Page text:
? m. on a beautiful Sunday afternoon. It also happened to be Father's Day. There are innumerable ways to be a weapon against the world, and lobbing poop into someone else's happy day is a perfect example of how mundane and covert being a Clot can be, especially when using victimhood as the impetus. Joe's response was a deliberate silence. He deleted the message and went about his day, knowing that when you attempt to intervene in someone else's Clottery, often there are suddenly two Clots in the room. Brad's temper was meant to be dealt with the same way you handle a stray cat: by not feeding it. That's the most important lesson in dealing with the turd hurler: do not engage. In fact, that's why the term turd applies. Once you engage with this person's miserable victimhood, you get it all over you, and it becomes impossible to distinguish whose mess it is. As it turns out, when adults feel compassion for others, this emotion also creates very real physiological changes: their heart rates go down from baseline levels, which prepares them not to fight or flee but to approach and sooth. Additionally, nurturing behavior floods our bodies with oxytocin, a chemical reaction in the body that motivates us to be even more compassionate,2 an internal prize for kindness. Thank you for coming to my neuroscience class. We are meant for this, you guys! We are made to love each other! This is why we go all bull-in-a-china-shop sometimes. We are designed to feel the emotions of one another, so the pain of others triggers something primal in us. But rather than jumping in uninformed, grabbing the steering wheel when we should be in the passenger seat, advocacy requires a stage of listening and learning. No matter how wild with passion you are over an issue or people group or need, someone else is already on the ground with more knowledge, experience, and best practices.

Someone else is already on the ground having long been on the receiving end of that injustice. The two scientists had much in common, but crucial to their relationship was an interest in developing tools to explore the behavior of microbes in various environments. Knight and Dantas started talking about an experiment that they believed would shed light on the microbial world, but they had very specific parameters in mind. They wanted to see if they could look at the microbiome of people who had not had any exposure to antibiotics. What would that look like? Could that experiment even be done? Dantas doubted it, perhaps reflecting on the concrete jungle of Mumbai. But as luck would have it, Knight had been collaborating with the scientist Maria Gloria Dominguez-Bello. Dominguez-Bello was a microbiologist at the University of Puerto Rico (she moved to New York University in 2012 and became a professor at Rutgers University. ) She had a long-standing interest in the microbiome. For most of her career, she had been busy studying Helicobacter. Avoidance goals are the opposite. Where approach goals center on taking the next step to reach a goal, avoidance goals split one's attention in two directions. On one hand, the individual still wants to reach the positive goal or outcome. On the other, he or she is also concerned with making sure negative possibilities, such as negative thoughts, self- defeating behaviors, or unexpected distractions, do not occur. Splitting attention and motivation in this way usually detracts from performance because, sooner or later, the individual runs out of the self- regulatory resources necessary for success, such as glucose (more technically glutamate), the ability to concentrate, or patience. Setting up negative goals may start out with good intentions because reducing unwanted thoughts and responses seems to make good sense. However, such a bifurcation of effort is more likely to reduce the possibility of taking the next step and more likely to increase the likelihood of failure.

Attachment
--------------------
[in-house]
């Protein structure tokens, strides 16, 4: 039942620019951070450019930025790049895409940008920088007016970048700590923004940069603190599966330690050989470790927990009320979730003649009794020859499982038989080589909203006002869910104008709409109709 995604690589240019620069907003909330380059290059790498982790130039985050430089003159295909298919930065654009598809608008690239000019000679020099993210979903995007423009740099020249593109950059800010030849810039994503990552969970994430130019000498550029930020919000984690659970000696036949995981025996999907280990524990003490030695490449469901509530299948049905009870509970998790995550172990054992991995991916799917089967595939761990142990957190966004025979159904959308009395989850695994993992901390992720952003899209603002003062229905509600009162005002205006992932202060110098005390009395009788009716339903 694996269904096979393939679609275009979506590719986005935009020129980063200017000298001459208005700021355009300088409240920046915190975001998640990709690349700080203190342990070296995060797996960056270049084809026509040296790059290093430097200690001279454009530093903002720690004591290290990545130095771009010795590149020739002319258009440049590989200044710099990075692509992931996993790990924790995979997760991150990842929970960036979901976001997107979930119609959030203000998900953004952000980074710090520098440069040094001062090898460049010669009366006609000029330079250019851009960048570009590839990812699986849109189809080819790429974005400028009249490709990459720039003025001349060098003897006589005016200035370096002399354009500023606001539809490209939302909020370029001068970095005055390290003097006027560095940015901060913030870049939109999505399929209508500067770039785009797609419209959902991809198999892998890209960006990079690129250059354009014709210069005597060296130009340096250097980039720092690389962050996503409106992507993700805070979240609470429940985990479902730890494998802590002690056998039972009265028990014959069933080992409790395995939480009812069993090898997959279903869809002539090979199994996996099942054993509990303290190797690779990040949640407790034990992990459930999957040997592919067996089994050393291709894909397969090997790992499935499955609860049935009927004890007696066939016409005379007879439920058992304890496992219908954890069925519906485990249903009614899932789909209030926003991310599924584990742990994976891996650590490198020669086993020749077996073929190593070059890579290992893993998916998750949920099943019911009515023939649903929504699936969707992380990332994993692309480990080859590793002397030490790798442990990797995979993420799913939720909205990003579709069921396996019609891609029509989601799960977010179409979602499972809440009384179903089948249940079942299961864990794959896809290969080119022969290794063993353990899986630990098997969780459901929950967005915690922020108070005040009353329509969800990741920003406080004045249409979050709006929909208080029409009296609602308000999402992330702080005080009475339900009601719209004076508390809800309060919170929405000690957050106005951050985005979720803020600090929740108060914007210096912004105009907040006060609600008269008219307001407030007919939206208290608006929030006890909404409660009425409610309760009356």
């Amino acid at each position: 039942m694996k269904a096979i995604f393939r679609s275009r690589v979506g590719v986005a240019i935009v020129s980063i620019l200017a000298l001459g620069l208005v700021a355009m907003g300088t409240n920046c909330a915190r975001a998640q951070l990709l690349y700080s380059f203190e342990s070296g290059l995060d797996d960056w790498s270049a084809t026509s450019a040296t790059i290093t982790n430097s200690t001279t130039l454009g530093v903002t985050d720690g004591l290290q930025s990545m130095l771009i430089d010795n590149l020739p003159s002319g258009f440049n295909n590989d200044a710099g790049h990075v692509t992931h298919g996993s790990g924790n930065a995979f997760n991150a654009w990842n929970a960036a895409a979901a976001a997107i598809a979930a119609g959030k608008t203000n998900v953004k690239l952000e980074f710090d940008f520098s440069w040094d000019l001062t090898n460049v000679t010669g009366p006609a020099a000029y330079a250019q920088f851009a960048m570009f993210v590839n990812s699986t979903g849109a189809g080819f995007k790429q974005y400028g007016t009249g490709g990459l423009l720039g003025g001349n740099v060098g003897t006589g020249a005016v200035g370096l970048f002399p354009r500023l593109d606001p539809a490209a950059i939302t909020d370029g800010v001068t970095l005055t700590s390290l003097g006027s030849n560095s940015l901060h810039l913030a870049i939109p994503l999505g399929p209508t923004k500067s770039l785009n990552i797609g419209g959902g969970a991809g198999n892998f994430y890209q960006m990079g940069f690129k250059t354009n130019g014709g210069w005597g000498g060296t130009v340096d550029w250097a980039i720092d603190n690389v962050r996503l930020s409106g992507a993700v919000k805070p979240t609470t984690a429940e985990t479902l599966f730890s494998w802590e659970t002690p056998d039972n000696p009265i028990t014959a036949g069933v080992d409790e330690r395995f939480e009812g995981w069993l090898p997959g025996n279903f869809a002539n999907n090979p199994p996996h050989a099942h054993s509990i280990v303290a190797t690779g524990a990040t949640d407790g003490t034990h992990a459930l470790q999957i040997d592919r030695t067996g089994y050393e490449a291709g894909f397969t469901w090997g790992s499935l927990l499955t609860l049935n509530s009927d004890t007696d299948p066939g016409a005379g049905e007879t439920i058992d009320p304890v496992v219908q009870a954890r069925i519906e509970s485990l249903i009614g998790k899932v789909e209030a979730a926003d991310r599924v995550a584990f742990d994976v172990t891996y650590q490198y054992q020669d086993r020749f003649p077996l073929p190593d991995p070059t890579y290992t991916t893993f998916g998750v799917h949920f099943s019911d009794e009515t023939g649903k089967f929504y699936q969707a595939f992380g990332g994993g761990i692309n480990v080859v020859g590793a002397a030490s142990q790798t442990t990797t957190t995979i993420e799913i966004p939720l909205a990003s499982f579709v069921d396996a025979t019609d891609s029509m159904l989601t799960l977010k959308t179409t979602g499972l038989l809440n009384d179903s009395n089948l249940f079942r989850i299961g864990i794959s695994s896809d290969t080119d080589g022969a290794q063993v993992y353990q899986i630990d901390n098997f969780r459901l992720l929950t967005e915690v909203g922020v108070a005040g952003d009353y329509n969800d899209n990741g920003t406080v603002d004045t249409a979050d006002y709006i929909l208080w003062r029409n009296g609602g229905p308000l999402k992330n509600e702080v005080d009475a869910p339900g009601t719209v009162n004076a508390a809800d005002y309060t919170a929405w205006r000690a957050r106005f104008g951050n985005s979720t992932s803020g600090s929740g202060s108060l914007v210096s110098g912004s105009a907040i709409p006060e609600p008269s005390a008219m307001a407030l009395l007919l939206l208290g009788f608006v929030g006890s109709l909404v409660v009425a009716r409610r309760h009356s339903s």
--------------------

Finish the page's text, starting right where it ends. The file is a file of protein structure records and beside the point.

For instance, when we tell someone, Don't be so negative, that person must spend self- regulatory resources ? (tattvamasi. ) We read it aloud for her because she didn't know what it said. She also couldn't remember what it meant, so we told her. She just liked the look of it and felt good having something of significance that held deep and profound meaning. On another occasion back in Australia, a young man working as a waiter in a cafe served us our lunch one day. He had a small Sanskrit tattoo on his wrist. I asked him about it: That's a beautiful-looking Sanskrit tattoo, what does it say? He smiled and looked pleased, he touched it with great affection for it clearly meant a great deal to him. He wasn't very clear on its meaning, he thought it meant something to do with service. Which stinks. By way of context, Joe knew his friend felt conflicted about being a father. Joe was also aware that Brad and his equally careerist wife had once all but pricked their fingers and signed an agreement in blood not to have kids. Brad's wife breached the unwritten contract, using threats of divorce and worse as her biological clock ticked on. And of course they had twins. To turn yourself into a weapon against the world effectively, it helps to know your target. Joe was a dad, too, and fatherhood was among the greatest pleasures in his life, an attitude Brad resented. In his first marriage, Joe did the exact same thing Brad's wife did. He was the deal-breaker, having realized he wouldn't feel complete until children were a part of his life.